The Politics of Teaching and Learning about Race, Gender, and Inequality in an Era of Polarization and Restriction

Sunday April 24, 9:45 to 11:15 a.m.
AERA Presidential Session Virtual Session Rooms, AERA Presidential Session Virtual Paper Session Room

Session Participants:
Chair: Janelle T. Scott (University of California - Berkeley)
Panelist: Mica Pollack (University of California, San Diego)
Panelist: Sumi Cho (African American Policy Forum) 
Panelist: Adrienne D. Dixson (University of Illinois at Urbana-Champaign)
Panelist: Francesca Lopez (The Pennsylvania State University)
Panelist: Jeremy C. Young (PEN America) 

Abstract:

At least 41 states have enacted or proposed over 160 legislative restrictions on curriculum in K-12 schooling since January 2021. This interactive panel will discuss the recent legislative and localized efforts to ban or restrict curriculum, accurate teaching about race and racism, books, and content related to LGBTQ+ people and issues. Panelists will consider who and what organizations are driving these efforts, how teachers, students, and educational leaders (along with civil rights and other organizations) are resisting the bans and restriction efforts, and what the politics of curriculum bans in a diverse, divided, and unequal society tell us about the power and potential of public education, as well as its vulnerability.

.The Wisdom of Practice: Meaningful Inclusion of Students with Disabilities

Thursday, April 21, 11:30 a.m. to 1:00 p.m.
San Diego Convention Center, Floor: Upper Level, Ballroom 6D

Session Participants:
Chair: Ilana S. Horn (Vanderbilt University)
Facilitator: Irene H. Yoon (University of Utah) 
Panelist: Ethan d'Ablemont-Burnes (Boston Public Schools) 
Panelist: Alfredo J. Artiles (Stanford University) 
Panelist: Margaret R. Beneke (University of Washington)
Panelist: Vanessa Jobe (Salt Lake City School District) 
Panelist: Joy Resmovits (Seattle Times)
Panelist: Victor Joyner (Boston Public Schools)
Panelist: Kathleen King Thorius (Indiana University - IUPUI)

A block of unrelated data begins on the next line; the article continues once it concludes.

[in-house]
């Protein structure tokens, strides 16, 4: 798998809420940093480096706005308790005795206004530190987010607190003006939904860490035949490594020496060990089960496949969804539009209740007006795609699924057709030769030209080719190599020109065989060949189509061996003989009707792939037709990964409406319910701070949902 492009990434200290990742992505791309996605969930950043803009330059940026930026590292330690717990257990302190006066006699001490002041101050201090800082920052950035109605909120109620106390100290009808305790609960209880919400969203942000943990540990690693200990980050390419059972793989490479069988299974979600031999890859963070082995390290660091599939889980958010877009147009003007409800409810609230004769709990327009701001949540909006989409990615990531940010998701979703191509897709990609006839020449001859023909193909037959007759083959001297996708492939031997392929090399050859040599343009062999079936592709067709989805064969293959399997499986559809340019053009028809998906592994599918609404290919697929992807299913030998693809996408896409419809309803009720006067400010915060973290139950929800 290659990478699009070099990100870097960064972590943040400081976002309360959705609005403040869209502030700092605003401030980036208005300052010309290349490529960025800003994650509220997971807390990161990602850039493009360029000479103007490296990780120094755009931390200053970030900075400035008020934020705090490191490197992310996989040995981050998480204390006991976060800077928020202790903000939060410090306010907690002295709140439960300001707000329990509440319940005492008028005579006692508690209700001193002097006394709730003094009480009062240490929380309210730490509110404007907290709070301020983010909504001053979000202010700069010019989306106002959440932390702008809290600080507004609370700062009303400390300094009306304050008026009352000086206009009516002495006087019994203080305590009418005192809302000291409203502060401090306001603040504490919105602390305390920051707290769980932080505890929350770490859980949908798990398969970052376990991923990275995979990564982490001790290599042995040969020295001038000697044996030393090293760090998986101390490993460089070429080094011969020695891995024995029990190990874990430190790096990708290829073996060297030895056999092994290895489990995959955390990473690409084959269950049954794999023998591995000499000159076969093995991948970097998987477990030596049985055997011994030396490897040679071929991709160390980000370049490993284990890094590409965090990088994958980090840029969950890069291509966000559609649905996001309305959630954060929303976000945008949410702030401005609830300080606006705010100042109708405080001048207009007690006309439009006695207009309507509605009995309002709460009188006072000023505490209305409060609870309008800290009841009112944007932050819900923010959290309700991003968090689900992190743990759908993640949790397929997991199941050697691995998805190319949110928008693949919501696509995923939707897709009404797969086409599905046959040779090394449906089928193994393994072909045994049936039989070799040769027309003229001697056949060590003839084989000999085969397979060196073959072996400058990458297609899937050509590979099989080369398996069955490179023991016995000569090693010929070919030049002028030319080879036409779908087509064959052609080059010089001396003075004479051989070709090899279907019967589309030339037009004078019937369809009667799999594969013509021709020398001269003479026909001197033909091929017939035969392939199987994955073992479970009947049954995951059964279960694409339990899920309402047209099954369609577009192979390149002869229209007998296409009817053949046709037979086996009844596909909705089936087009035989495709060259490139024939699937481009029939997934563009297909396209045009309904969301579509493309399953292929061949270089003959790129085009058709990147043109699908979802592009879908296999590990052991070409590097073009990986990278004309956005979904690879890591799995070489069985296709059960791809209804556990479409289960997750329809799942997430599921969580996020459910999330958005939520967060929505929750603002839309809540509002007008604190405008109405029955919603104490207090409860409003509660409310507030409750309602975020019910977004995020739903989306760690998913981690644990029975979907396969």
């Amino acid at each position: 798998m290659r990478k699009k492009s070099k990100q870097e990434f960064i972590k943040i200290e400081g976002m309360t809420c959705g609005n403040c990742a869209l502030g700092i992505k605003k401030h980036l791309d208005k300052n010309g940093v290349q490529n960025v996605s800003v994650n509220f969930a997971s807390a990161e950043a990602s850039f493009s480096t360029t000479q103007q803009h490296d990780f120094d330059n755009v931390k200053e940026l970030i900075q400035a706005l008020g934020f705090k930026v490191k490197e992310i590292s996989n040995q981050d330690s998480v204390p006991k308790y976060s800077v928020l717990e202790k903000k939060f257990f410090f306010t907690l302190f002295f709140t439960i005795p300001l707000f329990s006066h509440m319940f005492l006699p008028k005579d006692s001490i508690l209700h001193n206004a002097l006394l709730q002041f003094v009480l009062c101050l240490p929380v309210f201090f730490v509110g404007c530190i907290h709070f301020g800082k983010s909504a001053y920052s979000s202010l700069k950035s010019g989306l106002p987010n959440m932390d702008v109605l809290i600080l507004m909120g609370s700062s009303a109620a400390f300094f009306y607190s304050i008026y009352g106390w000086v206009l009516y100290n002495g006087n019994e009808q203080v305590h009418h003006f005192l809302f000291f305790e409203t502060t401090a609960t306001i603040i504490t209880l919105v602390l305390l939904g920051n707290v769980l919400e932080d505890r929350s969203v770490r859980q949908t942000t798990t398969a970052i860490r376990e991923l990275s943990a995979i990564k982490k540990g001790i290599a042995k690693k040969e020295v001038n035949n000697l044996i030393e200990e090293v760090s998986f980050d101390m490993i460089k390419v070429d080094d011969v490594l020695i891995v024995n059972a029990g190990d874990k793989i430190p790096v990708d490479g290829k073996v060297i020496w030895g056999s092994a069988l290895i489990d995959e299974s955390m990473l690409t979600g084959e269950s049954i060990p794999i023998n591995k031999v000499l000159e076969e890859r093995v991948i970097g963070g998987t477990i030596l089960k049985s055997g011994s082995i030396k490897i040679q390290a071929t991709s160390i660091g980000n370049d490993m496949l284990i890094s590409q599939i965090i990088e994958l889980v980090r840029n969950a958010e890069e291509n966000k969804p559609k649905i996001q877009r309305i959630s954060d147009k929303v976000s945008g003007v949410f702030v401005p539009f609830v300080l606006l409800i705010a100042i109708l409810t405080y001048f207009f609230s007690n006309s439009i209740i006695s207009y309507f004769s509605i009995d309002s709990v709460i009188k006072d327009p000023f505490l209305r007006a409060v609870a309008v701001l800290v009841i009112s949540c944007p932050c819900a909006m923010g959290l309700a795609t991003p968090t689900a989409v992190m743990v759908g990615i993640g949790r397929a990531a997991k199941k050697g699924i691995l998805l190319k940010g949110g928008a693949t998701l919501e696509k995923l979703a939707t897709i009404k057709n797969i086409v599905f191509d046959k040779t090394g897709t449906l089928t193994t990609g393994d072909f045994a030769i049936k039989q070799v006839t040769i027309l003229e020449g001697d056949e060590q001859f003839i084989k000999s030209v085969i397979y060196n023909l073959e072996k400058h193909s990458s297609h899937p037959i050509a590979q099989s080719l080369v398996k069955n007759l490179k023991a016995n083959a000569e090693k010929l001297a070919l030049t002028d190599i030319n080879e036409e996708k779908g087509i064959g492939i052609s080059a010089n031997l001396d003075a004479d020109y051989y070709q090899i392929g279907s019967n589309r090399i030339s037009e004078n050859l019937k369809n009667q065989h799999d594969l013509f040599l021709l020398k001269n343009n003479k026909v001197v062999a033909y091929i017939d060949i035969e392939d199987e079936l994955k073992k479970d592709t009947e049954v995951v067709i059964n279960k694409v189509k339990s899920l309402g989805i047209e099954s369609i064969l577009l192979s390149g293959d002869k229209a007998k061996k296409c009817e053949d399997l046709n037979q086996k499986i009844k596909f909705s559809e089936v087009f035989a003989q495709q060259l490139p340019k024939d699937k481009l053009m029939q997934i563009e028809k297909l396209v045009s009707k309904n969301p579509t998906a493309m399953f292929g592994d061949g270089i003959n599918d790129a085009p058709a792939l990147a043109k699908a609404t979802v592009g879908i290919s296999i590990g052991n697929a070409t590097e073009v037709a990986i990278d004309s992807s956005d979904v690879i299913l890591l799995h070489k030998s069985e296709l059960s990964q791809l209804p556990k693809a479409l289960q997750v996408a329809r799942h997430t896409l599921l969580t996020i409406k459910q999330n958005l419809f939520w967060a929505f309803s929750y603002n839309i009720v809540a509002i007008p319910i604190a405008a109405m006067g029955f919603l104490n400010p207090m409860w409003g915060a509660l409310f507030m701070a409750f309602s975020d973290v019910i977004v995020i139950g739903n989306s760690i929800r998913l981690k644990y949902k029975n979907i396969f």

Abstract:

To make progress on complex educational problems, researchers and practitioners need to collaborate on solutions. Too often, the knowledge that informs policy flows from research toward practice rather than the other way around. Additionally, knowledge development in the research community unfolds differently than it does among practitioners, leaving epistemic gaps that can be productively explored in supported dialogue. In this panel, we highlight the practitioner experience of supporting students with disabilities (SWD) because it strengthens an intersectional understanding of inclusion; and of the complex, messy, inseparability of individual, community, and systems. These perspectives open up possibilities so researchers and practitioners together can identify different, better questions and goals for meaningful inclusion and humanizing school environments for diverse SWD.

Toward the Fulfillment of Full Personhood: The Persistent Invisibility of Latinx Communities Across Institutions

Monday April 25, 9:45 to 11:15 a.m.
AERA Presidential Session Virtual Session Rooms, AERA Presidential Session Virtual Paper Session Room

Session Participants:
Chair: Kris D. Gutiérrez (University of California - Berkeley)
Discussant: Angela Valenzuela (The University of Texas at Austin)
Discussant: Guadelupe Valdes (Stanford University)
Presenter: Alfredo J. Artiles (Stanford University)
Presenter: Cecilia Rios-Aguilar (University of California - Los Angeles)
Presenter: Krista L. Cortes (University of California - Berkeley
Presenter: Amalia Z. Dache (University of Pennsylvania)
Presenter: Laura Munoz (University of Nebraska)